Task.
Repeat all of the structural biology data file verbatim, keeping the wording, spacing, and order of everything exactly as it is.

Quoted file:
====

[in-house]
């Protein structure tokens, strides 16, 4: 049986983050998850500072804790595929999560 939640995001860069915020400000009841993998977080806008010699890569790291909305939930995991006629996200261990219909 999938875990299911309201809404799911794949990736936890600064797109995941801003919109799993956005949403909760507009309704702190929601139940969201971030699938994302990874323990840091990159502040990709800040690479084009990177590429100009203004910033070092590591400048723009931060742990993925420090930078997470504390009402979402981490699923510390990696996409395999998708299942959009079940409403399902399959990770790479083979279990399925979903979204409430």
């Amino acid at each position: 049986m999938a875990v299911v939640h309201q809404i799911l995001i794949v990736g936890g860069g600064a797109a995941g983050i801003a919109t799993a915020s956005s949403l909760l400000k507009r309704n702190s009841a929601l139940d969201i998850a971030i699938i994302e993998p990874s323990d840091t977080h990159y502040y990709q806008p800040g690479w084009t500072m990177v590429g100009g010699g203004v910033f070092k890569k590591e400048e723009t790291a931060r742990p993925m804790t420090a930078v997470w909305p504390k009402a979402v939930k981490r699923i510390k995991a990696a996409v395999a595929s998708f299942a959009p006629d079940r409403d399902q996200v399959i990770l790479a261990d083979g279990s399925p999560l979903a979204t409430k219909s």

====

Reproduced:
[in-house]
């Protein structure tokens, strides 16, 4: 049986983050998850500072804790595929999560 939640995001860069915020400000009841993998977080806008010699890569790291909305939930995991006629996200261990219909 999938875990299911309201809404799911794949990736936890600064797109995941801003919109799993956005949403909760507009309704702190929601139940969201971030699938994302990874323990840091990159502040990709800040690479084009990177590429100009203004910033070092590591400048723009931060742990993925420090930078997470504390009402979402981490699923510390990696996409395999998708299942959009079940409403399902399959990770790479083979279990399925979903979204409430």
């Amino acid at each position: 049986m999938a875990v299911v939640h309201q809404i799911l995001i794949v990736g936890g860069g600064a797109a995941g983050i801003a919109t799993a915020s956005s949403l909760l400000k507009r309704n702190s009841a929601l139940d969201i998850a971030i699938i994302e993998p990874s323990d840091t977080h990159y502040y990709q806008p800040g690479w084009t500072m990177v590429g100009g010699g203004v910033f070092k890569k590591e400048e723009t790291a931060r742990p993925m804790t420090a930078v997470w909305p504390k009402a979402v939930k981490r699923i510390k995991a990696a996409v395999a595929s998708f299942a959009p006629d079940r409403d399902q996200v399959i990770l790479a261990d083979g279990s399925p999560l979903a979204t409430k219909s």